The role of Golgi [alpha]-mannosidase IIx in glycan processing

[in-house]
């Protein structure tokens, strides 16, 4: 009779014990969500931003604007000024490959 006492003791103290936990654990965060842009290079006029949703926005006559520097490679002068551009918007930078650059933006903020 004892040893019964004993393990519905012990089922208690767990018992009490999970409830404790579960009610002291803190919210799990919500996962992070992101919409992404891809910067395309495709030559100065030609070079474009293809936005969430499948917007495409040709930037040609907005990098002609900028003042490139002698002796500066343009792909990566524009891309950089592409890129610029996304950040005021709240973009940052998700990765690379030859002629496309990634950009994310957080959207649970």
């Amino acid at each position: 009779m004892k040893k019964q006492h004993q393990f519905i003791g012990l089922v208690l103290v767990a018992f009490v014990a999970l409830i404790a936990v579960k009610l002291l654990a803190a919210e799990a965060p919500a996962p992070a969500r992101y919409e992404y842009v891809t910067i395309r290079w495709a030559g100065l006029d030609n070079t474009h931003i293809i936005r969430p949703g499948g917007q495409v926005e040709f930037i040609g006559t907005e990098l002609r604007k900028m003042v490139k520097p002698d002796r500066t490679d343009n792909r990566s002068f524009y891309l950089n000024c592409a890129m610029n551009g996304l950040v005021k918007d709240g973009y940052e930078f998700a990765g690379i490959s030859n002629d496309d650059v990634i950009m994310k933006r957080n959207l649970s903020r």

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N-linked glycoproteins are important in diverse cellular processes in mammals including development, self/non-self recognition and inflammation. At a molecular level, involvement of N-glycoproteins in these processes is seen as N-glycans regulating protein folding, targeting, recognition and adhesion processes. Studies employing a wide array of approaches such as animal models and mammalian cell lines have revealed that the class II mannosidases (CAZy family GH38), Golgi α-mannosidase II and Golgi α-mannosidase IIx, play an essential role in the conversion of hybrid-type N-glycans to complex-type N-glycans. Golgi α-mannosidase IIx is expressed as multiple transcript splice variants, only a subset of which encode functionally active enzymes in cell culture. The functional role for each of the splice variants is still unclear. We have expressed a recombinant, soluble form of Golgi α-mannosidase IIx that can cleave the hybrid-type native oligosaccharide substrate, GlcNAcMan5GlcNAc2-PA to GlcNAcMan3GlcNAc2-PA, is unable to cleave high-mannose native oligosaccharide substrates, is activated 2.5 fold by cobalt, and is not detectable in mouse liver and kidney extracts as determined by immunoblotting. These data suggest that Golgi α-mannosidase II and Golgi α-mannosidase IIx catalyze functionally redundant pathways in the Golgi apparatus.